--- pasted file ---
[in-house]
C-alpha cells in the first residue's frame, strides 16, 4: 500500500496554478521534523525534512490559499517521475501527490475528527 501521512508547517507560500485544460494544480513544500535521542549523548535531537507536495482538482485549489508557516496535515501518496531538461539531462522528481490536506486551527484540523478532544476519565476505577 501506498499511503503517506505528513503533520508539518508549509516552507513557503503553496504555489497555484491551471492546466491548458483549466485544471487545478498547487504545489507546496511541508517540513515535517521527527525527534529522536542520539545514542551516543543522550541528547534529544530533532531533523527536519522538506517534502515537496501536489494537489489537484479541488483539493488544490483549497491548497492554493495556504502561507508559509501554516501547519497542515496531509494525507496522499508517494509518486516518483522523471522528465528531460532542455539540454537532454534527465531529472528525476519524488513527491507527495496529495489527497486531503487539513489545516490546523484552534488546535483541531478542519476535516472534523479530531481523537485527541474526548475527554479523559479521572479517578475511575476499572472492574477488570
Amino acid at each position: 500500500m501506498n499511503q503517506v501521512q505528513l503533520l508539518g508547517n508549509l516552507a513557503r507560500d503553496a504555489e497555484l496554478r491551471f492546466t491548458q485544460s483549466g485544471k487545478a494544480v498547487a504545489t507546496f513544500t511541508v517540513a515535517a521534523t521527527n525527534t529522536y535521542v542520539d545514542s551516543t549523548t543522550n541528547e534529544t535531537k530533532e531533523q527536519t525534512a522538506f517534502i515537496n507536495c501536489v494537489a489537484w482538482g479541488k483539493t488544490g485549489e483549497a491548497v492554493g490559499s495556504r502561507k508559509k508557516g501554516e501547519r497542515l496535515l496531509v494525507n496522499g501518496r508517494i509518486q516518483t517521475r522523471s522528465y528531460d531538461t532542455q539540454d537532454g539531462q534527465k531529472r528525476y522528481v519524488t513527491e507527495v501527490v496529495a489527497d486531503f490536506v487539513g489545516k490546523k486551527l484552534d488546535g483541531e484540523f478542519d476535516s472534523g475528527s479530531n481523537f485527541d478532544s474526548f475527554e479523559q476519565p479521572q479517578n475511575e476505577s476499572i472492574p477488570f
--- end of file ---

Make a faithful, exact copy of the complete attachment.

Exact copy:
[in-house]
C-alpha cells in the first residue's frame, strides 16, 4: 500500500496554478521534523525534512490559499517521475501527490475528527 501521512508547517507560500485544460494544480513544500535521542549523548535531537507536495482538482485549489508557516496535515501518496531538461539531462522528481490536506486551527484540523478532544476519565476505577 501506498499511503503517506505528513503533520508539518508549509516552507513557503503553496504555489497555484491551471492546466491548458483549466485544471487545478498547487504545489507546496511541508517540513515535517521527527525527534529522536542520539545514542551516543543522550541528547534529544530533532531533523527536519522538506517534502515537496501536489494537489489537484479541488483539493488544490483549497491548497492554493495556504502561507508559509501554516501547519497542515496531509494525507496522499508517494509518486516518483522523471522528465528531460532542455539540454537532454534527465531529472528525476519524488513527491507527495496529495489527497486531503487539513489545516490546523484552534488546535483541531478542519476535516472534523479530531481523537485527541474526548475527554479523559479521572479517578475511575476499572472492574477488570
Amino acid at each position: 500500500m501506498n499511503q503517506v501521512q505528513l503533520l508539518g508547517n508549509l516552507a513557503r507560500d503553496a504555489e497555484l496554478r491551471f492546466t491548458q485544460s483549466g485544471k487545478a494544480v498547487a504545489t507546496f513544500t511541508v517540513a515535517a521534523t521527527n525527534t529522536y535521542v542520539d545514542s551516543t549523548t543522550n541528547e534529544t535531537k530533532e531533523q527536519t525534512a522538506f517534502i515537496n507536495c501536489v494537489a489537484w482538482g479541488k483539493t488544490g485549489e483549497a491548497v492554493g490559499s495556504r502561507k508559509k508557516g501554516e501547519r497542515l496535515l496531509v494525507n496522499g501518496r508517494i509518486q516518483t517521475r522523471s522528465y528531460d531538461t532542455q539540454d537532454g539531462q534527465k531529472r528525476y522528481v519524488t513527491e507527495v501527490v496529495a489527497d486531503f490536506v487539513g489545516k490546523k486551527l484552534d488546535g483541531e484540523f478542519d476535516s472534523g475528527s479530531n481523537f485527541d478532544s474526548f475527554e479523559q476519565p479521572q479517578n475511575e476505577s476499572i472492574p477488570f